ARM launches attack on Intel's netbook stranglehold
British firm aims to weaken Intel's grip on the netbook market with new 2GHz Cortex A9 processor - and it's not stopping there
British chip designer ARM is launching an outright attack on Intel with the launch of a 2GHz processor aimed at everything from netbooks to servers.
ARM claims the 40nm Cortex A9 MPCore processor represents a shift in strategy for the company, which has until now concentrated on low-power processors for mobile devices.
"In the past we've very much focused on wireless - it's been all about power efficiency," Eric Schom, ARM's vice president of marketing told PC Pro. "In this case we've taken off the handcuffs and made performance our primary goal."
It's head and shoulders above anything Intel can deliver today
In the consumer market, ARM is pitching the Cortex A9 directly against Intel's Atom, claiming the processor offers five times the power while only drawing comparable amounts of energy. "It's head and shoulders above anything Intel can deliver today," Schom boasts.
Schom claims the processor's physical size has helped reduce power consumption. "If you just look at an [Intel] Atom by itself, our processor is a third of the size, so the amount of silicon it consumes is significantly less and that reduces cost," Schom said.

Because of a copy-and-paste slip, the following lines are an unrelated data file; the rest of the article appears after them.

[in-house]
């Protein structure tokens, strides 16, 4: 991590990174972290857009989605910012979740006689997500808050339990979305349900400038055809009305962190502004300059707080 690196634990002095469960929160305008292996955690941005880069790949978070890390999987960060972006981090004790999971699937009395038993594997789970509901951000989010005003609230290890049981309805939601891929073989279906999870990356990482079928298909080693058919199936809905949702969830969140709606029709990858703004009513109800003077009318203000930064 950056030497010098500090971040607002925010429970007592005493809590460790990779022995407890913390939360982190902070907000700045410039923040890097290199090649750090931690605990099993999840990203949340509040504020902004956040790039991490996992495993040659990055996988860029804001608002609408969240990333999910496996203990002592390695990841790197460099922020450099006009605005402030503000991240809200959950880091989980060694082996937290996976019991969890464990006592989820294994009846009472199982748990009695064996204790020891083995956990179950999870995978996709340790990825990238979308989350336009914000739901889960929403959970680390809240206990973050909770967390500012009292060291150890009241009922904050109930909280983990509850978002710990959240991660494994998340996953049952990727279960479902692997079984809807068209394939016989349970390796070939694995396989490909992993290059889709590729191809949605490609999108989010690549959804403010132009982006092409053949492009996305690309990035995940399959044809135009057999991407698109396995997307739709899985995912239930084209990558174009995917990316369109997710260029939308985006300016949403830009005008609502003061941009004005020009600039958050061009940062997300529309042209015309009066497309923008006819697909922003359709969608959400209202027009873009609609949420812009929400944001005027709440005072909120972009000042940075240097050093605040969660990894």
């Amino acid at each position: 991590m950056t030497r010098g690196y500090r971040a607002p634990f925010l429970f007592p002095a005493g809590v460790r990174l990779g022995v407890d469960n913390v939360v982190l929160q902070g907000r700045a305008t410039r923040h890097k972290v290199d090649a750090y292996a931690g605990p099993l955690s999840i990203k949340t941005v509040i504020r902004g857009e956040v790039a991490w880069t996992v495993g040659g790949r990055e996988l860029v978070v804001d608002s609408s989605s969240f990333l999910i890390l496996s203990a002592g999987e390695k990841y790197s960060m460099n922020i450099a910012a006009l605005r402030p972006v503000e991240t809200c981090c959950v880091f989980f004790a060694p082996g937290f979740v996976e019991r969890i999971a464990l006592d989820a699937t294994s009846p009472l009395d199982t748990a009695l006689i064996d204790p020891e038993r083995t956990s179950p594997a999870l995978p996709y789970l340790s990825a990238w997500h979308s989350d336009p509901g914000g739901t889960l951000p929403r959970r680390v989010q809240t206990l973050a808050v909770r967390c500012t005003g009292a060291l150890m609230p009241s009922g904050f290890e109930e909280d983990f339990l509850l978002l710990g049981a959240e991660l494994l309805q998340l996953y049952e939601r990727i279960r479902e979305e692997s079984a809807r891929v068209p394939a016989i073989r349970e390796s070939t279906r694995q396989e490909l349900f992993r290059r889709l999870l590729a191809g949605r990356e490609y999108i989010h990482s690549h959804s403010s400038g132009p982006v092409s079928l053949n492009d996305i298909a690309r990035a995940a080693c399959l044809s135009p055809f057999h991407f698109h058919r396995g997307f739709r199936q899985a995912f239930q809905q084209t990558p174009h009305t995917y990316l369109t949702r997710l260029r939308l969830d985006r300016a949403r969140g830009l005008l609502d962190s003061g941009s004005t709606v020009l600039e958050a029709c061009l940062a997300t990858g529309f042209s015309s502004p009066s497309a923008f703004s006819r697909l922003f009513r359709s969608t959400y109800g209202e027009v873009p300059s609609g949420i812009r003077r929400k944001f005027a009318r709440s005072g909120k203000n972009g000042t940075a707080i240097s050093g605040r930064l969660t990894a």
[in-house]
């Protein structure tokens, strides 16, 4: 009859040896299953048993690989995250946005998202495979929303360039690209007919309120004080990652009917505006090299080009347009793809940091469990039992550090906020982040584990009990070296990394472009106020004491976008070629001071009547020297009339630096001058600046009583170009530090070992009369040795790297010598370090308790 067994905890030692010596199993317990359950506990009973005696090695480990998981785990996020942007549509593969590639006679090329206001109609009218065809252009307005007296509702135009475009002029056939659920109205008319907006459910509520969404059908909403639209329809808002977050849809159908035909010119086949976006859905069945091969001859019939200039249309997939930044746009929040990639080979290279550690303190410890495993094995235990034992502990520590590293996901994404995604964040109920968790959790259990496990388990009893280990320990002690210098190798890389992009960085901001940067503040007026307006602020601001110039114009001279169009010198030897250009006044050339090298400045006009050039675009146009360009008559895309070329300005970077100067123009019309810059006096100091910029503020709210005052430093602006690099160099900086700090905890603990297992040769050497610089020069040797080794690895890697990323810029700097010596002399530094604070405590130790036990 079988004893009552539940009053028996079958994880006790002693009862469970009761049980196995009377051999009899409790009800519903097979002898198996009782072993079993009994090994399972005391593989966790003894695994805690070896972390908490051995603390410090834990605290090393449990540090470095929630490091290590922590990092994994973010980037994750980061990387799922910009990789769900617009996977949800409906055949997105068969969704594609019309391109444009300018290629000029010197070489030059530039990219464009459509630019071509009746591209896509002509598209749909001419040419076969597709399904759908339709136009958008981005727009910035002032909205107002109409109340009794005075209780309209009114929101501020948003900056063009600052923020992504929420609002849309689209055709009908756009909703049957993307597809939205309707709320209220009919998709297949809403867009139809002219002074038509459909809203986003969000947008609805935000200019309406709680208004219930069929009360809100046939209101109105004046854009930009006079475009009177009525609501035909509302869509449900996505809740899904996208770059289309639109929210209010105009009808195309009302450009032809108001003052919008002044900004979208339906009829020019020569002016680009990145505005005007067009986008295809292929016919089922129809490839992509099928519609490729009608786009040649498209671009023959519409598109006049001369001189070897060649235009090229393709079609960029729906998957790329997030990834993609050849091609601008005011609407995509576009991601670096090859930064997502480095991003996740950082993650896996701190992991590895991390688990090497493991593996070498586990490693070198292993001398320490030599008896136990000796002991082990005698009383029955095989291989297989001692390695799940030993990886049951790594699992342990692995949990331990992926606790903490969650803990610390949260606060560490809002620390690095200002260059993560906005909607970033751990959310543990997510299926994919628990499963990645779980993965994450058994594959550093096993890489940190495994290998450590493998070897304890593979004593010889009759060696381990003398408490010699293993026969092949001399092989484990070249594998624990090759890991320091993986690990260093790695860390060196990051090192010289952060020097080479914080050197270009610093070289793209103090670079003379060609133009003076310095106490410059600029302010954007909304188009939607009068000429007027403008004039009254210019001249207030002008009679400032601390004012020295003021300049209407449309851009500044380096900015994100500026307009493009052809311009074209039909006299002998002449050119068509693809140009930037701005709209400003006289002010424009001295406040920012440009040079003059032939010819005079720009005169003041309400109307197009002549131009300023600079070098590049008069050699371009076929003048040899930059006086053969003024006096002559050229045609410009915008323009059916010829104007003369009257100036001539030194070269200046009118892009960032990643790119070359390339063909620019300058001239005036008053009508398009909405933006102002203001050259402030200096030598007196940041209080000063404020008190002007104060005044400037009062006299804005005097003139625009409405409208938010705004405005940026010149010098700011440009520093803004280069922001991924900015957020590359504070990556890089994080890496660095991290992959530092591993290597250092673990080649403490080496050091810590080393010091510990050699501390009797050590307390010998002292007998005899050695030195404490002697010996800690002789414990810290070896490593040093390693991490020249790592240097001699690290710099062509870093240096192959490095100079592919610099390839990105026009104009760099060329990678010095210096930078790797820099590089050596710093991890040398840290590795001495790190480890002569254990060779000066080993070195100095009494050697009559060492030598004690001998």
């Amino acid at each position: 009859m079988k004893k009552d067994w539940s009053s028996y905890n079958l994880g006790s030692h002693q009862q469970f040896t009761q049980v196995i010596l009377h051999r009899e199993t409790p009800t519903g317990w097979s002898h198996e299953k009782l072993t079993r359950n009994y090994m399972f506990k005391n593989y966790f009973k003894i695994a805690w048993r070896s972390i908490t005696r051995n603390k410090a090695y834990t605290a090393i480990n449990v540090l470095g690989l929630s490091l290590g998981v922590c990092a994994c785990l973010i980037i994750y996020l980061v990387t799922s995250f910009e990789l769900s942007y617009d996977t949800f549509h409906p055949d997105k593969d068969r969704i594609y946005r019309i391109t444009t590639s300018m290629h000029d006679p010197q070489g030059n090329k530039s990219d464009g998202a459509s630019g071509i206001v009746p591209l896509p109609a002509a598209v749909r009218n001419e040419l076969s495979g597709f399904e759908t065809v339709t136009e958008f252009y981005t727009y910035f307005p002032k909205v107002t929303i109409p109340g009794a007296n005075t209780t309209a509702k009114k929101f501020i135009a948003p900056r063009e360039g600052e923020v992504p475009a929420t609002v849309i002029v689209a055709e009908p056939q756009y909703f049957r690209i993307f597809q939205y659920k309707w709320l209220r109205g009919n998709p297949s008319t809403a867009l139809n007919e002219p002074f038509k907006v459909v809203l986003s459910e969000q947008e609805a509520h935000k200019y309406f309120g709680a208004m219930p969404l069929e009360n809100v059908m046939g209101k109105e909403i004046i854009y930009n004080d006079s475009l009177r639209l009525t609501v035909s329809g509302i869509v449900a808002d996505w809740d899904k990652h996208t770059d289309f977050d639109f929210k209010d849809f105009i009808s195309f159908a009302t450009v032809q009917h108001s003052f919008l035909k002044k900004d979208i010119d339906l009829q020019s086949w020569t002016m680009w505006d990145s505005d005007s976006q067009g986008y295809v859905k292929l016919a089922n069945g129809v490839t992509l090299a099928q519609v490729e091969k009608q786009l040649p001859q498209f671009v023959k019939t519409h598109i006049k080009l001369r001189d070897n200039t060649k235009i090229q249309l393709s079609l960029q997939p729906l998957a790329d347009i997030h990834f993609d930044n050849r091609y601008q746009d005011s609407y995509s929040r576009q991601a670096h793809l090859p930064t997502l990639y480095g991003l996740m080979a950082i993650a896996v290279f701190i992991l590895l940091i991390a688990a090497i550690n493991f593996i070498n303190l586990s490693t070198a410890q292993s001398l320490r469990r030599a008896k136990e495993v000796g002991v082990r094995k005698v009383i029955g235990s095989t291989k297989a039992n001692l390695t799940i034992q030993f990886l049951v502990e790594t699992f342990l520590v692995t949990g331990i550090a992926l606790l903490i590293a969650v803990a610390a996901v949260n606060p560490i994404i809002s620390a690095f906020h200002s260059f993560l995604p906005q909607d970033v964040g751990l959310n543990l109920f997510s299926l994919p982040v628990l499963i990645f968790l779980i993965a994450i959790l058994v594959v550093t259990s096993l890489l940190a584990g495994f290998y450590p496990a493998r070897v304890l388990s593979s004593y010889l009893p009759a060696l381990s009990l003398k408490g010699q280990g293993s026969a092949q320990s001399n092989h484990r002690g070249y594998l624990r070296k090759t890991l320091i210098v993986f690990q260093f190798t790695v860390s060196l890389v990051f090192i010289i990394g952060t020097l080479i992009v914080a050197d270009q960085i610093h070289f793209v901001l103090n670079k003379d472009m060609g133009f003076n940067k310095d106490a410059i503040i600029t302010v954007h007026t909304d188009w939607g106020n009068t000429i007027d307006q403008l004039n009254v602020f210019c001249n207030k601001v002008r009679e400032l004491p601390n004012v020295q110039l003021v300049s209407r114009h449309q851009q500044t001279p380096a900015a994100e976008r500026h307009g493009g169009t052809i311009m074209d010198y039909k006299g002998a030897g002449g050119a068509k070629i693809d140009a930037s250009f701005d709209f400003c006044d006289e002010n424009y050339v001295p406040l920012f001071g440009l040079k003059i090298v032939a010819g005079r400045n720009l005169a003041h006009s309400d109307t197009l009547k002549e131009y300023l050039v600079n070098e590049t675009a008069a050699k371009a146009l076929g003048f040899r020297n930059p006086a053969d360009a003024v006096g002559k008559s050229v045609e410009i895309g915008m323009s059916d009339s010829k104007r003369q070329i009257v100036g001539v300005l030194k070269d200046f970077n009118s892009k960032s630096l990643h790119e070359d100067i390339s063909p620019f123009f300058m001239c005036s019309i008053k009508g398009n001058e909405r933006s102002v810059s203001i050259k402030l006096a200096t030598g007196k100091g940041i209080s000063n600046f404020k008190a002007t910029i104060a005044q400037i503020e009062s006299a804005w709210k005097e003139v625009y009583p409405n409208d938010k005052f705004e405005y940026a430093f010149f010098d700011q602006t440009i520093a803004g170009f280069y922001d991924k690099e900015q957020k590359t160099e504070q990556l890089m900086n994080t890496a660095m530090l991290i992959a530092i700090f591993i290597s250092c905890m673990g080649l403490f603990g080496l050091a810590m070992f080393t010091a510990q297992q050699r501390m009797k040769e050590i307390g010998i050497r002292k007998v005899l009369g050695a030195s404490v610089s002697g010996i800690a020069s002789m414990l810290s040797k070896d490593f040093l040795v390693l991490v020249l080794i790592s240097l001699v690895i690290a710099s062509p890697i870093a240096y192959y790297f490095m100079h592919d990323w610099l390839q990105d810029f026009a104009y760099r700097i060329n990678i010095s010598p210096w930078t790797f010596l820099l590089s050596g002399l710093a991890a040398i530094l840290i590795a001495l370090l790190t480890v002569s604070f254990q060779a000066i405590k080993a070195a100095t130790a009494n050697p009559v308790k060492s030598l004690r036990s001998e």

ARM also claims its processors will be better for manufacturers and consumers, because it won't place restrictions on netbook specifications in the same way that Intel does with Atom. "It [Intel] has restrictions on screen size and USB ports and other artificial limits - we won't do that," he said. "We're allowing our diverse partnerships to go and innovate."
Where's the Windows?
We've had conversations with Microsoft and you can imagine what they entail
The one huge disadvantage ARM faces is that its processors are incompatible with Windows. Although Linux was the operating system of choice when netbooks first burst on to the scene, a combination of consumer confusion and Microsoft's marketing muscle has driven alternative OSes back to the fringes.
ARM admits it's a problem. "We have work to do - that's absolutely true," Schom said. "We've had conversations with Microsoft and you can imagine what they entail."
Nevertheless, netbook manufacturers running the ARM processor will be forced to adopt an alternative such as Google's Android, Windows CE or even Windows Mobile. The forthcoming Google Chrome OS is also slated to support ARM processors, although Schom claims there has been no specific discussions with Google over netbooks based on the Cortex A9.
Netbooks aren't the only devices ARM wants to see running the Cortex A9. In the consumer market, set-top boxes and televisions are two other potential outlets, while the company's also keen to push the chips into back office hardware such as servers. The Cortex A9 should be finalised by the end of this year, with production samples starting to arrive at the beginning of 2010.
And what of the future? Is ARM planning further forays into a PC market that has long been dominated by only two companies: Intel and AMD? "They [Intel and AMD] are coming down and we're going up," said Schom. "We aspire to take our technology up further and further."
The duopoly had better keep one eye on the rear-view mirror.